Adam and Eve

Catherine Wheel

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Adam and Eve Review

by Jack Rabid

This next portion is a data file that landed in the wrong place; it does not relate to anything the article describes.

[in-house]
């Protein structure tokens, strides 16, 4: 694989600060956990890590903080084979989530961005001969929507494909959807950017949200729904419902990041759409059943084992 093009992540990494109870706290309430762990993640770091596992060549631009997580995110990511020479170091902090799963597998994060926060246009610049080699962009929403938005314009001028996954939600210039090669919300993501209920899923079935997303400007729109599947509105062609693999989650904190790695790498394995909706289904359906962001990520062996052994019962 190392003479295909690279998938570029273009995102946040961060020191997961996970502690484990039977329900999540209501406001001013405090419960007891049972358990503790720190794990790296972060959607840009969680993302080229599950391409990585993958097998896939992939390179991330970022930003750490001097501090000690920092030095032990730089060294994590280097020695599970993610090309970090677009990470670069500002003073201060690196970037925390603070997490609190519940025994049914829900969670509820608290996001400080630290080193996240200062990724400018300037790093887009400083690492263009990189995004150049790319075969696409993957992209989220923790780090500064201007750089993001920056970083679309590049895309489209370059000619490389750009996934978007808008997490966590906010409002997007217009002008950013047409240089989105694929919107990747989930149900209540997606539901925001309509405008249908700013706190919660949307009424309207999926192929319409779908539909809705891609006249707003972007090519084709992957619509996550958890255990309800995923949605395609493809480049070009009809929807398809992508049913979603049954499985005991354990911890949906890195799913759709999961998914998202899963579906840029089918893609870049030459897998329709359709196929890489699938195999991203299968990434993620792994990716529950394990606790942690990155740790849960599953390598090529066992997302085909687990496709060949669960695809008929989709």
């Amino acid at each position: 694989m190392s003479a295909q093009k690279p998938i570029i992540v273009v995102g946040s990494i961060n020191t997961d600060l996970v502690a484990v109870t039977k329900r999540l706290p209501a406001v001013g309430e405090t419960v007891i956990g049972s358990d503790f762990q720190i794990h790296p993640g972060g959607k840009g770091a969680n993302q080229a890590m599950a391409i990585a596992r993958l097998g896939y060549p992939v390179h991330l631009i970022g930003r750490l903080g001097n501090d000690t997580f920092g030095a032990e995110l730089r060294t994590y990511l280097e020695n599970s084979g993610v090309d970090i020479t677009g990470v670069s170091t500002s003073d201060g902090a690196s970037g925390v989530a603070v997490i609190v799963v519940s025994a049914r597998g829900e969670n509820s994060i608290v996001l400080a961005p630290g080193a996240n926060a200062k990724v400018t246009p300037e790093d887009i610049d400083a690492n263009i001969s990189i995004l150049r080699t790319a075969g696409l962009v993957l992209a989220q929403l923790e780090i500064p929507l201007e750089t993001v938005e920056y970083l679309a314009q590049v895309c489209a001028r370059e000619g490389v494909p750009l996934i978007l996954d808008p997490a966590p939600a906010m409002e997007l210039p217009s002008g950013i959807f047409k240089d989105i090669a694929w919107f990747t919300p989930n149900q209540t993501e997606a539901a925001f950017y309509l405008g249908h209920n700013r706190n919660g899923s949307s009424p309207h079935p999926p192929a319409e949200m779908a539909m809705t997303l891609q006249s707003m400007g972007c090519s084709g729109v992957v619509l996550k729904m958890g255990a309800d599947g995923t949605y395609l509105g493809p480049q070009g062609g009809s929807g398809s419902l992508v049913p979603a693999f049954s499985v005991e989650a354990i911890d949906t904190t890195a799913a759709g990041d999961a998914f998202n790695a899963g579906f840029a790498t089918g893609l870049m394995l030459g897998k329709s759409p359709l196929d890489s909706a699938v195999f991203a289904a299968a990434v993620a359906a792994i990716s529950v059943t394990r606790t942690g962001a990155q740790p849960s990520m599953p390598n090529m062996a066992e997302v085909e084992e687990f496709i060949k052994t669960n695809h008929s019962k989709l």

Even by Catherine Wheel's lofty standards, Adam and Eve is boldly realized. It's infused with unusual moods, textures, and ambitious touches -- such as built-up volume shifts, or keyboards and acoustic guitars that suggest endless wide-open spaces. The album is also an impressive thematic whole formed by two untitled tracks that start and finish the LP, with gentle connectors between songs in which chords of one tune drift quietly into the start of the next. In markedly lowering the volume throughout large passages of the album, they shine the spotlight on singer/guitarist Rob Dickinson, who alternates his smooth, cool, meditative cooing with a more yearning, emotional, arresting wail. Other guitarist Brian Futter, bassist Dave Hawes, and drummer Neil Sims negotiate a maze of hues and tints, from peaceful, pretty solitude to the most desperate pathos. 1996's release of Like Cats and Dogs (a collection culled from the group's more ponderous, subdued, nearly ambient B-sides) precipitated the album's more restrained approach and more ambitious scope. More importantly, like much of Like Cats and Dogs, the LP is again greatly influenced by Talk Talk's Spirit of Eden and Laughing Stock. So it's significant that Talk Talk's Tim Friese-Greene, who'd already produced Ferment and played on Happy Days, was called in again to play keyboards and ended up playing a major role in the album's sound, along with vaunted Pink Floyd producer Bob Ezrin and Garth Richardson. The more moody, reflective qualities that resulted are evident throughout, in the low-rumbling crash of "Broken Nose," the twinkling tones of "Ma Solituda," the near-Pink Floyd pastoral sweep of "Future Boy," the whimsical, throbbing ecstasy of "Delicious" and "Satellite," and the penultimate epic space-floaters, "Goodbye" and "For Dreaming." To put it bluntly, Adam and Eve is brilliant -- as playful as it is gripping, and as sweet as it is contentious.

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